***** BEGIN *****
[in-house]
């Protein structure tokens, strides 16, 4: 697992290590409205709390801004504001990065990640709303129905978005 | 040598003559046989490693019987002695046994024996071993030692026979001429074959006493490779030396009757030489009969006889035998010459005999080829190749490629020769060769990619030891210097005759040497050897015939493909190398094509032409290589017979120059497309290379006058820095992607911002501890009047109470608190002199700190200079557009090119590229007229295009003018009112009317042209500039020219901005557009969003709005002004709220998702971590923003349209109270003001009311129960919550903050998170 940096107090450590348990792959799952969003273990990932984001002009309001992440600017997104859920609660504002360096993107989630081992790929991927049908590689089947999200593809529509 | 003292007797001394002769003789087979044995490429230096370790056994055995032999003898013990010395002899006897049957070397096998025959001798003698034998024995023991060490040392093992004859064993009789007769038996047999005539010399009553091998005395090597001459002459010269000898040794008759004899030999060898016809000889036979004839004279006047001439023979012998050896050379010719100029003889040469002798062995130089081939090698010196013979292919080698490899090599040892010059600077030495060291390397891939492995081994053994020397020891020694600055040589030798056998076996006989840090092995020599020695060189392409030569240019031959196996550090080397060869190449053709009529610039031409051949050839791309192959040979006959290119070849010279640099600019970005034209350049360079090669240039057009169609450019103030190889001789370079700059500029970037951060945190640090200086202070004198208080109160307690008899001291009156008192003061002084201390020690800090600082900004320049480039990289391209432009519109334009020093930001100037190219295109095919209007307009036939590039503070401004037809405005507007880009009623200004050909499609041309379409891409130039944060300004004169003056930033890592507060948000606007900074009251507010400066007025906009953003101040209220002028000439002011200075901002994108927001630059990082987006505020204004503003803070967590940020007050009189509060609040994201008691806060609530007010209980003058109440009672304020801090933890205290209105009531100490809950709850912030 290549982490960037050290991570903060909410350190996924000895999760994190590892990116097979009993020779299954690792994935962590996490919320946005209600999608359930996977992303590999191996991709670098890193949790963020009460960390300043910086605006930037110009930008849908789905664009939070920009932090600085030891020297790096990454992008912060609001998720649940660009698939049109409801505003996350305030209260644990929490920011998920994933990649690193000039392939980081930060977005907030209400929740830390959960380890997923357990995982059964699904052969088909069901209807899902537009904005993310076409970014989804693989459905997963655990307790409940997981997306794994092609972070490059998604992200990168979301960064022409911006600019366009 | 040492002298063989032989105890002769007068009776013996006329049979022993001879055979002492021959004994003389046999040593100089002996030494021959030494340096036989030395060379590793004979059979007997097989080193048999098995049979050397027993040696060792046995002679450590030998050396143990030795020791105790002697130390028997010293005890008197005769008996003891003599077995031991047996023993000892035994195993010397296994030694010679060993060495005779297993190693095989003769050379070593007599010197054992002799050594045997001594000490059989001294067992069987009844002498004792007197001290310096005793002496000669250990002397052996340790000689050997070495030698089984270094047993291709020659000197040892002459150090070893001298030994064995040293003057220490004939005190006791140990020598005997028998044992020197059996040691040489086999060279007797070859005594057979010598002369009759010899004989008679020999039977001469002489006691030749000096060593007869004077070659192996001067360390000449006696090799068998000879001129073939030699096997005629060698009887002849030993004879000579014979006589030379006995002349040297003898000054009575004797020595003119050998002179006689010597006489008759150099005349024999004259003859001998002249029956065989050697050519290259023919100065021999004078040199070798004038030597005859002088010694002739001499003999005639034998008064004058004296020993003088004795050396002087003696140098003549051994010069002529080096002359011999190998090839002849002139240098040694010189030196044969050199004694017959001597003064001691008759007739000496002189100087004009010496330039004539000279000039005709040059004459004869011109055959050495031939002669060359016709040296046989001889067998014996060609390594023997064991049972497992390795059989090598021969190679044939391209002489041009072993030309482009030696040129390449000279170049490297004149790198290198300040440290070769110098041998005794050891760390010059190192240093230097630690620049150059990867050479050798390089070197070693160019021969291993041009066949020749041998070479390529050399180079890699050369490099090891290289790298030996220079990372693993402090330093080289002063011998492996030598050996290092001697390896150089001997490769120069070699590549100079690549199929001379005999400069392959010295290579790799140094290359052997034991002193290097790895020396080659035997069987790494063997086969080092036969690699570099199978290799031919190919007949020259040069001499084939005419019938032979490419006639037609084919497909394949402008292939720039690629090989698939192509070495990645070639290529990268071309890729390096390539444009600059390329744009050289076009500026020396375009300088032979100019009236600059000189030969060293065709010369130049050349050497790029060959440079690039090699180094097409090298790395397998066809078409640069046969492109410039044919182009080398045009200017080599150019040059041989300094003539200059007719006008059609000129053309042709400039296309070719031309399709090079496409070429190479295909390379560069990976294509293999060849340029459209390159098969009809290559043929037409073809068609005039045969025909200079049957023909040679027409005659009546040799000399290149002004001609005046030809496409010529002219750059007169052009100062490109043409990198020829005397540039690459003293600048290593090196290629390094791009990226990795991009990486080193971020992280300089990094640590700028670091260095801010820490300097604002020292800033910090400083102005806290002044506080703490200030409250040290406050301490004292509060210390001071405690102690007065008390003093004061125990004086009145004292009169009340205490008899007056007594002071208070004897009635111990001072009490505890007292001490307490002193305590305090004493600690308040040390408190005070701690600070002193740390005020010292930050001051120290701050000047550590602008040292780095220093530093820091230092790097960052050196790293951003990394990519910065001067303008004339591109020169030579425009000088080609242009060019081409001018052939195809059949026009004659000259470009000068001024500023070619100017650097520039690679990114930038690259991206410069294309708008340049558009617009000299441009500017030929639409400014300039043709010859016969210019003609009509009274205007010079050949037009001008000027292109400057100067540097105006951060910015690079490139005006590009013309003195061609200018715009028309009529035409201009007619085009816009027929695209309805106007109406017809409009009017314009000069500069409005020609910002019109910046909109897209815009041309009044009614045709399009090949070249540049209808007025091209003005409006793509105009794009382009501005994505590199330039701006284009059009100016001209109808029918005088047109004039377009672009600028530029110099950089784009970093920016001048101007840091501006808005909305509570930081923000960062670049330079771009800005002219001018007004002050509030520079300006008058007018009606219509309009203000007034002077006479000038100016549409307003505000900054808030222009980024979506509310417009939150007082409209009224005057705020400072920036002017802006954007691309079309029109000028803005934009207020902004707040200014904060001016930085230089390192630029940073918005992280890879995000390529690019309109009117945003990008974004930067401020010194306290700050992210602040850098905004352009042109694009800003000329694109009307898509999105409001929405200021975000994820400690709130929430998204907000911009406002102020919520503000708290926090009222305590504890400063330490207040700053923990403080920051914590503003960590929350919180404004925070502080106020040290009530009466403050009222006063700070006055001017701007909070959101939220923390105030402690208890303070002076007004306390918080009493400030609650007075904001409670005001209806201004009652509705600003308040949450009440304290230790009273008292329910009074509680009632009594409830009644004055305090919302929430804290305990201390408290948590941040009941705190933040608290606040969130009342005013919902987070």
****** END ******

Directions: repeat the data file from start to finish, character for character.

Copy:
[in-house]
């Protein structure tokens, strides 16, 4: 697992290590409205709390801004504001990065990640709303129905978005 | 040598003559046989490693019987002695046994024996071993030692026979001429074959006493490779030396009757030489009969006889035998010459005999080829190749490629020769060769990619030891210097005759040497050897015939493909190398094509032409290589017979120059497309290379006058820095992607911002501890009047109470608190002199700190200079557009090119590229007229295009003018009112009317042209500039020219901005557009969003709005002004709220998702971590923003349209109270003001009311129960919550903050998170 940096107090450590348990792959799952969003273990990932984001002009309001992440600017997104859920609660504002360096993107989630081992790929991927049908590689089947999200593809529509 | 003292007797001394002769003789087979044995490429230096370790056994055995032999003898013990010395002899006897049957070397096998025959001798003698034998024995023991060490040392093992004859064993009789007769038996047999005539010399009553091998005395090597001459002459010269000898040794008759004899030999060898016809000889036979004839004279006047001439023979012998050896050379010719100029003889040469002798062995130089081939090698010196013979292919080698490899090599040892010059600077030495060291390397891939492995081994053994020397020891020694600055040589030798056998076996006989840090092995020599020695060189392409030569240019031959196996550090080397060869190449053709009529610039031409051949050839791309192959040979006959290119070849010279640099600019970005034209350049360079090669240039057009169609450019103030190889001789370079700059500029970037951060945190640090200086202070004198208080109160307690008899001291009156008192003061002084201390020690800090600082900004320049480039990289391209432009519109334009020093930001100037190219295109095919209007307009036939590039503070401004037809405005507007880009009623200004050909499609041309379409891409130039944060300004004169003056930033890592507060948000606007900074009251507010400066007025906009953003101040209220002028000439002011200075901002994108927001630059990082987006505020204004503003803070967590940020007050009189509060609040994201008691806060609530007010209980003058109440009672304020801090933890205290209105009531100490809950709850912030 290549982490960037050290991570903060909410350190996924000895999760994190590892990116097979009993020779299954690792994935962590996490919320946005209600999608359930996977992303590999191996991709670098890193949790963020009460960390300043910086605006930037110009930008849908789905664009939070920009932090600085030891020297790096990454992008912060609001998720649940660009698939049109409801505003996350305030209260644990929490920011998920994933990649690193000039392939980081930060977005907030209400929740830390959960380890997923357990995982059964699904052969088909069901209807899902537009904005993310076409970014989804693989459905997963655990307790409940997981997306794994092609972070490059998604992200990168979301960064022409911006600019366009 | 040492002298063989032989105890002769007068009776013996006329049979022993001879055979002492021959004994003389046999040593100089002996030494021959030494340096036989030395060379590793004979059979007997097989080193048999098995049979050397027993040696060792046995002679450590030998050396143990030795020791105790002697130390028997010293005890008197005769008996003891003599077995031991047996023993000892035994195993010397296994030694010679060993060495005779297993190693095989003769050379070593007599010197054992002799050594045997001594000490059989001294067992069987009844002498004792007197001290310096005793002496000669250990002397052996340790000689050997070495030698089984270094047993291709020659000197040892002459150090070893001298030994064995040293003057220490004939005190006791140990020598005997028998044992020197059996040691040489086999060279007797070859005594057979010598002369009759010899004989008679020999039977001469002489006691030749000096060593007869004077070659192996001067360390000449006696090799068998000879001129073939030699096997005629060698009887002849030993004879000579014979006589030379006995002349040297003898000054009575004797020595003119050998002179006689010597006489008759150099005349024999004259003859001998002249029956065989050697050519290259023919100065021999004078040199070798004038030597005859002088010694002739001499003999005639034998008064004058004296020993003088004795050396002087003696140098003549051994010069002529080096002359011999190998090839002849002139240098040694010189030196044969050199004694017959001597003064001691008759007739000496002189100087004009010496330039004539000279000039005709040059004459004869011109055959050495031939002669060359016709040296046989001889067998014996060609390594023997064991049972497992390795059989090598021969190679044939391209002489041009072993030309482009030696040129390449000279170049490297004149790198290198300040440290070769110098041998005794050891760390010059190192240093230097630690620049150059990867050479050798390089070197070693160019021969291993041009066949020749041998070479390529050399180079890699050369490099090891290289790298030996220079990372693993402090330093080289002063011998492996030598050996290092001697390896150089001997490769120069070699590549100079690549199929001379005999400069392959010295290579790799140094290359052997034991002193290097790895020396080659035997069987790494063997086969080092036969690699570099199978290799031919190919007949020259040069001499084939005419019938032979490419006639037609084919497909394949402008292939720039690629090989698939192509070495990645070639290529990268071309890729390096390539444009600059390329744009050289076009500026020396375009300088032979100019009236600059000189030969060293065709010369130049050349050497790029060959440079690039090699180094097409090298790395397998066809078409640069046969492109410039044919182009080398045009200017080599150019040059041989300094003539200059007719006008059609000129053309042709400039296309070719031309399709090079496409070429190479295909390379560069990976294509293999060849340029459209390159098969009809290559043929037409073809068609005039045969025909200079049957023909040679027409005659009546040799000399290149002004001609005046030809496409010529002219750059007169052009100062490109043409990198020829005397540039690459003293600048290593090196290629390094791009990226990795991009990486080193971020992280300089990094640590700028670091260095801010820490300097604002020292800033910090400083102005806290002044506080703490200030409250040290406050301490004292509060210390001071405690102690007065008390003093004061125990004086009145004292009169009340205490008899007056007594002071208070004897009635111990001072009490505890007292001490307490002193305590305090004493600690308040040390408190005070701690600070002193740390005020010292930050001051120290701050000047550590602008040292780095220093530093820091230092790097960052050196790293951003990394990519910065001067303008004339591109020169030579425009000088080609242009060019081409001018052939195809059949026009004659000259470009000068001024500023070619100017650097520039690679990114930038690259991206410069294309708008340049558009617009000299441009500017030929639409400014300039043709010859016969210019003609009509009274205007010079050949037009001008000027292109400057100067540097105006951060910015690079490139005006590009013309003195061609200018715009028309009529035409201009007619085009816009027929695209309805106007109406017809409009009017314009000069500069409005020609910002019109910046909109897209815009041309009044009614045709399009090949070249540049209808007025091209003005409006793509105009794009382009501005994505590199330039701006284009059009100016001209109808029918005088047109004039377009672009600028530029110099950089784009970093920016001048101007840091501006808005909305509570930081923000960062670049330079771009800005002219001018007004002050509030520079300006008058007018009606219509309009203000007034002077006479000038100016549409307003505000900054808030222009980024979506509310417009939150007082409209009224005057705020400072920036002017802006954007691309079309029109000028803005934009207020902004707040200014904060001016930085230089390192630029940073918005992280890879995000390529690019309109009117945003990008974004930067401020010194306290700050992210602040850098905004352009042109694009800003000329694109009307898509999105409001929405200021975000994820400690709130929430998204907000911009406002102020919520503000708290926090009222305590504890400063330490207040700053923990403080920051914590503003960590929350919180404004925070502080106020040290009530009466403050009222006063700070006055001017701007909070959101939220923390105030402690208890303070002076007004306390918080009493400030609650007075904001409670005001209806201004009652509705600003308040949450009440304290230790009273008292329910009074509680009632009594409830009644004055305090919302929430804290305990201390408290948590941040009941705190933040608290606040969130009342005013919902987070």